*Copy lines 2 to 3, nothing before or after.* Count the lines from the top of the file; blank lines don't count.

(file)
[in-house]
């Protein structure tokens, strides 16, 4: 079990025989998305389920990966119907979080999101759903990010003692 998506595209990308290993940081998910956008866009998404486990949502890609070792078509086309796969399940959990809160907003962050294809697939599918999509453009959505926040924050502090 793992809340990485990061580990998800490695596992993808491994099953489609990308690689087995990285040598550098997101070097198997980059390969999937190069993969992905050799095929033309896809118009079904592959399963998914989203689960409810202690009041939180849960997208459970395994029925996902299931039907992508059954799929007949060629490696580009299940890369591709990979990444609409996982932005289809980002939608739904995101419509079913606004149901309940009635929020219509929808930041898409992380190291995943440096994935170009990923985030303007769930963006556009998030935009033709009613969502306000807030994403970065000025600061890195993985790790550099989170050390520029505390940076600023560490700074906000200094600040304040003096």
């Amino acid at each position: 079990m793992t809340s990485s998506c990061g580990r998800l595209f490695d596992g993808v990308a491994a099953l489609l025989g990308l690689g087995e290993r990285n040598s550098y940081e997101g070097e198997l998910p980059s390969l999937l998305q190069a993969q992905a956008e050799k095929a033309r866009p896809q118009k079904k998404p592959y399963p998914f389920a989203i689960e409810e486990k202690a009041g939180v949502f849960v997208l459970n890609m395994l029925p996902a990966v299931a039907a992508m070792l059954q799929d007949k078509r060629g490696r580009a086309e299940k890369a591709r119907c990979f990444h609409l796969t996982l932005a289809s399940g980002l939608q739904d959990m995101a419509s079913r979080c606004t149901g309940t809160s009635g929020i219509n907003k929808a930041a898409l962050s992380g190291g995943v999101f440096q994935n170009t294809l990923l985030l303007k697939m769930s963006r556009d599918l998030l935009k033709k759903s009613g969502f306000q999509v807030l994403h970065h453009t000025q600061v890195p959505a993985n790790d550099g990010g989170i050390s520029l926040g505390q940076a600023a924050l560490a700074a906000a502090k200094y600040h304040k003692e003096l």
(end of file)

């Protein structure tokens, strides 16, 4: 079990025989998305389920990966119907979080999101759903990010003692 998506595209990308290993940081998910956008866009998404486990949502890609070792078509086309796969399940959990809160907003962050294809697939599918999509453009959505926040924050502090 793992809340990485990061580990998800490695596992993808491994099953489609990308690689087995990285040598550098997101070097198997980059390969999937190069993969992905050799095929033309896809118009079904592959399963998914989203689960409810202690009041939180849960997208459970395994029925996902299931039907992508059954799929007949060629490696580009299940890369591709990979990444609409996982932005289809980002939608739904995101419509079913606004149901309940009635929020219509929808930041898409992380190291995943440096994935170009990923985030303007769930963006556009998030935009033709009613969502306000807030994403970065000025600061890195993985790790550099989170050390520029505390940076600023560490700074906000200094600040304040003096």
């Amino acid at each position: 079990m793992t809340s990485s998506c990061g580990r998800l595209f490695d596992g993808v990308a491994a099953l489609l025989g990308l690689g087995e290993r990285n040598s550098y940081e997101g070097e198997l998910p980059s390969l999937l998305q190069a993969q992905a956008e050799k095929a033309r866009p896809q118009k079904k998404p592959y399963p998914f389920a989203i689960e409810e486990k202690a009041g939180v949502f849960v997208l459970n890609m395994l029925p996902a990966v299931a039907a992508m070792l059954q799929d007949k078509r060629g490696r580009a086309e299940k890369a591709r119907c990979f990444h609409l796969t996982l932005a289809s399940g980002l939608q739904d959990m995101a419509s079913r979080c606004t149901g309940t809160s009635g929020i219509n907003k929808a930041a898409l962050s992380g190291g995943v999101f440096q994935n170009t294809l990923l985030l303007k697939m769930s963006r556009d599918l998030l935009k033709k759903s009613g969502f306000q999509v807030l994403h970065h453009t000025q600061v890195p959505a993985n790790d550099g990010g989170i050390s520029l926040g505390q940076a600023a924050l560490a700074a906000a502090k200094y600040h304040k003692e003096l």